It has never been more important for digital specialists to break out of their individual silo and engage key stakeholders across the business operation.
As digital communication channels develop, as search engine algorithms change and as new platforms and trends emerge, many enterprise-level organisations are in a constant race to keep up with the rate of change in digital.
Modern SEO now requires digital specialists to engage stakeholders across an organisation in order to deliver the consistent and effective experience that consumers – and by extension, search engines – are looking for. SEO is not just a single technical function and digital is no longer a single discipline that is removed from the rest of the organisation, it is a critical component that relies on an enormous range of skills and resources.
SEO requires a balanced approach
A lot of SEO specialists, digital marketers and agencies will focus very heavily on the creative side of digital. They will be focused heavily on big creative campaigns, bold content ideas and whilst that is undoubtedly a part of the mix, it often results in a neglecting of some of the fundamental technical elements that, whilst perhaps not as influential as they once were, are still hugely important to any digital strategy. This vidual shows what we see as the main factors influencing SEO success today.
No digital strategy can work effectively if it does not fully balance the needs and demands of each of these core key performance factors and, in our latest guide ‘Redefining SEO’, we explain just how these factors blend together as the foundations of your digital strategy. A strategy that is too heavily balanced in one particular area is unlikely to deliver successful results.
All of these key performance factors require a wide range of skillsets and resources and it is the role of digital experts to bring these elements together.
User experience, for example, is influenced by a range of various departments and business operations. These can include core digital skills, such as design and IT, but also non-digital skills such as branding, PR, business strategy and even customer service.
This is where the modern SEO needs to be across all elements of the marketing and business operation. If you are looking at enhancing your digital experience, you need to be able to sell this to your colleagues across the organisation and be comfortable that all elements of the business operation can deliver what is required to achieve this.
Identifying key business challenges
In order to deliver a successful strategy, marketers need to identify the respective strengths and weaknesses of the product, service or organisation. Their role is to talk up the strengths, and to mitigate, downplay or tackle the weaknesses.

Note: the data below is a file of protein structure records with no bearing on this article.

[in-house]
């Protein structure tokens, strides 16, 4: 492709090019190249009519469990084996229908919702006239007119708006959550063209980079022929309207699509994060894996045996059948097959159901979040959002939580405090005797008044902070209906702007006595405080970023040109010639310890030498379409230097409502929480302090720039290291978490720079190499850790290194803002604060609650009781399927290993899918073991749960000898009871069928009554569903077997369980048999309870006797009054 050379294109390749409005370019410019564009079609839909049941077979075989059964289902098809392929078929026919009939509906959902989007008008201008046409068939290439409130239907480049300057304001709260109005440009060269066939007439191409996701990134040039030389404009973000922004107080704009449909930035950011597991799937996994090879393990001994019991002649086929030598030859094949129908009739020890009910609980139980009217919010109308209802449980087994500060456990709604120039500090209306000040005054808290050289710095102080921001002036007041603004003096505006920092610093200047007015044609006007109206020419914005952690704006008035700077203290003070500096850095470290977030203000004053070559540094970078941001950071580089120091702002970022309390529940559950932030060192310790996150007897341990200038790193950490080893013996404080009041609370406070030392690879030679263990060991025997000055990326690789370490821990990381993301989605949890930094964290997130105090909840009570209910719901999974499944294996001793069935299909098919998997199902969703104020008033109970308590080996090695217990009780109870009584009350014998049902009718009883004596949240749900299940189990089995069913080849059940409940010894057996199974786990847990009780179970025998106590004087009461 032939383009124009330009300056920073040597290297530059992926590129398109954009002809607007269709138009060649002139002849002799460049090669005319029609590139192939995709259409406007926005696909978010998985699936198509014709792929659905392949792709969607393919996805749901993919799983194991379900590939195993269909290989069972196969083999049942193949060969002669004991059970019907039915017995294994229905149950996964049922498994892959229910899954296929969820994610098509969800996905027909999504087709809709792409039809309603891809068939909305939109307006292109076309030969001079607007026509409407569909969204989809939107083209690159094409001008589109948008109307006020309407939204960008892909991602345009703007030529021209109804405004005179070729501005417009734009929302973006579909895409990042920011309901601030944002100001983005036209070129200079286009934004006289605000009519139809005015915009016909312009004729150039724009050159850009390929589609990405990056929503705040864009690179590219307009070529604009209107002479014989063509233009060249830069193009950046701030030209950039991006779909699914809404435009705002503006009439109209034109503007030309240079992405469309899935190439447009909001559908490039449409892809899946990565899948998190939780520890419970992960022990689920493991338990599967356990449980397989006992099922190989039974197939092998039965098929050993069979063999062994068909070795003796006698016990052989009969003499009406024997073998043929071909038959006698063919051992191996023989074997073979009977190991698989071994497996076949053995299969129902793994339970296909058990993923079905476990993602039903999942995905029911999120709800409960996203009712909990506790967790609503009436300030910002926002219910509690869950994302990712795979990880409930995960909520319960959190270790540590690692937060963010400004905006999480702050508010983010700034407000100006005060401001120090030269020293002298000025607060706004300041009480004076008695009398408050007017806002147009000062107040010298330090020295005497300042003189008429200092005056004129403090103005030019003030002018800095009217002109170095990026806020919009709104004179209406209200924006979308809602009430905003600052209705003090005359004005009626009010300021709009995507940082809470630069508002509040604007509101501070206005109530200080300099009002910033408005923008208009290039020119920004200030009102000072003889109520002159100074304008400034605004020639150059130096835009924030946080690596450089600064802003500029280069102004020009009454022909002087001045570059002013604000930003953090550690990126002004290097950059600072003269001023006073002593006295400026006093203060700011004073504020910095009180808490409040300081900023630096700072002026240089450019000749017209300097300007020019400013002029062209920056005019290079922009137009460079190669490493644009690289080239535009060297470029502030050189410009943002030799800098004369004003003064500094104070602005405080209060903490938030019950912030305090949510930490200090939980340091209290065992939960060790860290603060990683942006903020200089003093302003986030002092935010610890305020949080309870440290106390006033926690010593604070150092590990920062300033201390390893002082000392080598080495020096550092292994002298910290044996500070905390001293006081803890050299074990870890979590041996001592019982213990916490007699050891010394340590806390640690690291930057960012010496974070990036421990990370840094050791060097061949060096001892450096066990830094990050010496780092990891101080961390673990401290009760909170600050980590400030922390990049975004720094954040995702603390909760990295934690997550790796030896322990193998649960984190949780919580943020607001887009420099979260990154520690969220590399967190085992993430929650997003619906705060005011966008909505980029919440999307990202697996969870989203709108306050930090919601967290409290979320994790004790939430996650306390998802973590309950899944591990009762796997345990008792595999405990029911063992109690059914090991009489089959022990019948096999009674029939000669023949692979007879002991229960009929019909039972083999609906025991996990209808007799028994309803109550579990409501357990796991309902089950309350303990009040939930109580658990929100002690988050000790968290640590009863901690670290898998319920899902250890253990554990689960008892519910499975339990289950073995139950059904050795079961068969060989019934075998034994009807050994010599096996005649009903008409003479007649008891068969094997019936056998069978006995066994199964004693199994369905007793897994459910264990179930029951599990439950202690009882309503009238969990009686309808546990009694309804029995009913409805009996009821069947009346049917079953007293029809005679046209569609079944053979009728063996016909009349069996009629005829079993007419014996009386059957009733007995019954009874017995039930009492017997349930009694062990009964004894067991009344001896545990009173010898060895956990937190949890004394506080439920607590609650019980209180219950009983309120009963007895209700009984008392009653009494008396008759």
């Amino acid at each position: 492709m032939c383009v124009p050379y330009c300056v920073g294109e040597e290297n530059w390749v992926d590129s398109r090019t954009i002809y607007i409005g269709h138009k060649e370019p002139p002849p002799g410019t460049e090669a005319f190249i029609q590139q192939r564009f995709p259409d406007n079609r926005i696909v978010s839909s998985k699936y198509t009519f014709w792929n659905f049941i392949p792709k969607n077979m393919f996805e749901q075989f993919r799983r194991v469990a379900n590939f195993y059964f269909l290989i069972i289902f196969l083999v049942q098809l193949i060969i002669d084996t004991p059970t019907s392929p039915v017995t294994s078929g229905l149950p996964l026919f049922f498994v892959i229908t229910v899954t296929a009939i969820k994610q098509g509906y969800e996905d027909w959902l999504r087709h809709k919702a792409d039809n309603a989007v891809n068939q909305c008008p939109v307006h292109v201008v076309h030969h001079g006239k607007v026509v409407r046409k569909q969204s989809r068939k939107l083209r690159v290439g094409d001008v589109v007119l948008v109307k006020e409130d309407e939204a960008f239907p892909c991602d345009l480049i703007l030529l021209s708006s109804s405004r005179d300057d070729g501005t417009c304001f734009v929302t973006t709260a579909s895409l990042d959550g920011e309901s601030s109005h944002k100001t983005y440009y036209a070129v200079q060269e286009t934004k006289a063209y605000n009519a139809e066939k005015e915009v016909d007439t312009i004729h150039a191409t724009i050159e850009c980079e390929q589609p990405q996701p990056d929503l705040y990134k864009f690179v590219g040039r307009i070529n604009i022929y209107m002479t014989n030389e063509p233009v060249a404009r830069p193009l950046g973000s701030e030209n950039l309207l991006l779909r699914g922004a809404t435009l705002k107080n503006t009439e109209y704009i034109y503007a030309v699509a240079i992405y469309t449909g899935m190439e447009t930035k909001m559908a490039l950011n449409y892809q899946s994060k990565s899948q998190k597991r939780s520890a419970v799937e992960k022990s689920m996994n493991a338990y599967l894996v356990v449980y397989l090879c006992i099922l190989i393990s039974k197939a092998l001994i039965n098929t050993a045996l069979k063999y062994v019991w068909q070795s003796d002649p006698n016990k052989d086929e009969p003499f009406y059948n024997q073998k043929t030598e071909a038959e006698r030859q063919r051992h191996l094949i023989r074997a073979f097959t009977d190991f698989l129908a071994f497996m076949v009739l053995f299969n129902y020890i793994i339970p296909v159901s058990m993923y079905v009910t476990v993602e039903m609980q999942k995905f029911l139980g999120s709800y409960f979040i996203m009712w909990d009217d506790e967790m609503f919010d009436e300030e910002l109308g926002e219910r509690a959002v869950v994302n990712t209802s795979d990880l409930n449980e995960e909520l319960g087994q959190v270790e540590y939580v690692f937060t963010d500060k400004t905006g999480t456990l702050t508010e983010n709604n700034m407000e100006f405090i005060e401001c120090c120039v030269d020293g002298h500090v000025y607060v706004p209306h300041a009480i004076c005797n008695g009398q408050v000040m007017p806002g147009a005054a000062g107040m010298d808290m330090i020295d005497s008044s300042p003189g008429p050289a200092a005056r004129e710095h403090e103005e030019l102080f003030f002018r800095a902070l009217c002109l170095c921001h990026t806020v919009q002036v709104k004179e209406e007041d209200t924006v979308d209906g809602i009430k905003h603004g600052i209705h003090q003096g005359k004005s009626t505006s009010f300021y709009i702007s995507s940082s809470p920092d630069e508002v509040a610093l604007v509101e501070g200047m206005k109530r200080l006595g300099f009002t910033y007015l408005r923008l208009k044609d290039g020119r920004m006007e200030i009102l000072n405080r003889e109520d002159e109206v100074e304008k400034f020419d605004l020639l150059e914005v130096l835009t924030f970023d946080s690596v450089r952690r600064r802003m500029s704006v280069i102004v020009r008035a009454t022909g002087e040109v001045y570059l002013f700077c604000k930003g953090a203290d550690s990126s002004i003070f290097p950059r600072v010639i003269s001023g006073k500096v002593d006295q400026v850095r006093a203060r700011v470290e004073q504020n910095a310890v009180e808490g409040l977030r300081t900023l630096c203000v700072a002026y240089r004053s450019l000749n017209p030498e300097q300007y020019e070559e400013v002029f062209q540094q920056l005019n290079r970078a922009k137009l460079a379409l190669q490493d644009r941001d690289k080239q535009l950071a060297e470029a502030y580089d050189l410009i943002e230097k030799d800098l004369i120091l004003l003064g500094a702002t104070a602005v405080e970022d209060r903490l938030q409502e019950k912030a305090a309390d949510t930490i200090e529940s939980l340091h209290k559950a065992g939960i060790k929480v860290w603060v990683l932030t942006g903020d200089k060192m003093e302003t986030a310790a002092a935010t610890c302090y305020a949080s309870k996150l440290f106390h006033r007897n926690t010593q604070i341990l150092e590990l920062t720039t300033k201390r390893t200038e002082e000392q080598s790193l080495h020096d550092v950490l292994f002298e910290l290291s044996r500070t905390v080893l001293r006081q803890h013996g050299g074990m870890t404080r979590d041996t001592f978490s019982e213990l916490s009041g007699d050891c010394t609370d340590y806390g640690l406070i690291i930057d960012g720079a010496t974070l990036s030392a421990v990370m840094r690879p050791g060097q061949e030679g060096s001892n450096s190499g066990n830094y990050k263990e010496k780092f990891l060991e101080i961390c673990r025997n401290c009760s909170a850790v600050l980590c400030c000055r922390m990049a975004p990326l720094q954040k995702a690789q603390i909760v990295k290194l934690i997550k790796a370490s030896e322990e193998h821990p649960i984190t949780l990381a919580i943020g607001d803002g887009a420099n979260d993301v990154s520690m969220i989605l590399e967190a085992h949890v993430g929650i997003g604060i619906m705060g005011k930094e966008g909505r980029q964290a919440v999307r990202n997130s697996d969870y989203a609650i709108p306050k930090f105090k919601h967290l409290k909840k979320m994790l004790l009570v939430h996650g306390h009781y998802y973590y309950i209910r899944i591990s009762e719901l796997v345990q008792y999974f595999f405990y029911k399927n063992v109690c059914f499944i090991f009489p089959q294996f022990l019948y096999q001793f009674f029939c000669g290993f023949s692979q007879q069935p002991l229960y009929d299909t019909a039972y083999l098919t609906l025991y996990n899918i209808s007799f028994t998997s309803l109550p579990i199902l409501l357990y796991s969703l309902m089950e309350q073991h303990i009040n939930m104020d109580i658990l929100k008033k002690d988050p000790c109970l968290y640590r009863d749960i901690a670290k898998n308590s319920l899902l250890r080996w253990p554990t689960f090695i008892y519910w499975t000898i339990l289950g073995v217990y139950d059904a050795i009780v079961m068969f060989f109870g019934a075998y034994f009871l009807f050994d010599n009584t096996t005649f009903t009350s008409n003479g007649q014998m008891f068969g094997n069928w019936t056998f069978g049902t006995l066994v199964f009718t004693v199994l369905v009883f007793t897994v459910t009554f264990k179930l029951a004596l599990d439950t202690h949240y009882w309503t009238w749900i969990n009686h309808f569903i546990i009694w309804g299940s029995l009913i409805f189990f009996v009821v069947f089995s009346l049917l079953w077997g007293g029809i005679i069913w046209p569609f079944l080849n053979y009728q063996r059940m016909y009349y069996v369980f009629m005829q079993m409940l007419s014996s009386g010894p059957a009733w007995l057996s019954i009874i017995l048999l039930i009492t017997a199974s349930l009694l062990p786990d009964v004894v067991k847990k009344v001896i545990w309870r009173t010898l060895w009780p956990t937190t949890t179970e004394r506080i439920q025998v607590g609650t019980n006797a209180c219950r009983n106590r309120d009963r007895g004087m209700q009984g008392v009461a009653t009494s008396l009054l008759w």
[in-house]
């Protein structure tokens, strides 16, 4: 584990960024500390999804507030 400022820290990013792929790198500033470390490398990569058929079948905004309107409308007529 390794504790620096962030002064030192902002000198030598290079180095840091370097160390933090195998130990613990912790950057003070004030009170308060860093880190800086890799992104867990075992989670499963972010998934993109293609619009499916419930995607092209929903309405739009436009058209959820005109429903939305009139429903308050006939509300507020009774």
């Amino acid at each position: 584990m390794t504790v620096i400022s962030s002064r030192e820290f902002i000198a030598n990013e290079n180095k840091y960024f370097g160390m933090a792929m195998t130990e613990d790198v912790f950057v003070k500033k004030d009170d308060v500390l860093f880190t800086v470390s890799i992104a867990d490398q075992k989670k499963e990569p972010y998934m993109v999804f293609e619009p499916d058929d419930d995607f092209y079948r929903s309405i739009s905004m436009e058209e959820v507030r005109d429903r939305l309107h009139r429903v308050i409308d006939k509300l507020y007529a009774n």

A significant challenge for many marketers is bridging a disconnect between the marketing communications and the end user experience that is delivered by the brand. Brand communications is ultimately tasked with delivering an expectation and a vision and if this expectation isn’t met, it has the potential to severely undermine the brand.
When developing your digital strategy, you need to understand where these business challenges lie and how they have the potential to impact on your communications strategy. If social media is a significant part of your strategy, are your customer services teams trained and equipped to handle customer queries and complaints effectively? Are there limitations in business logistics that could create a barrier to conversion, or is your IT infrastructure not yet configured to support the initiatives you would like to implement? If these aren’t addressed, they could damage the user experience that you are trying to deliver.
By being across all of your organisational departments, it becomes easier to understand exactly where the business challenges lie. You can then make an informed decision on how to address and reflect these strengths and weaknesses in your digital communications strategy.
Understanding how you engage your audiences
The way that consumers behave online is evolving. Today’s consumers are more agile, more demanding in their expectations of brands and more difficult to engage. They are less loyal to brands, they are driven by different things and they are very quick to express their opinions online.
Search engines have been quick to adapt to these changes, and Google in particular is incredibly agile at responding to new technologies or consumer trends and, in some cases is investing heavily in many of these new technologies itself.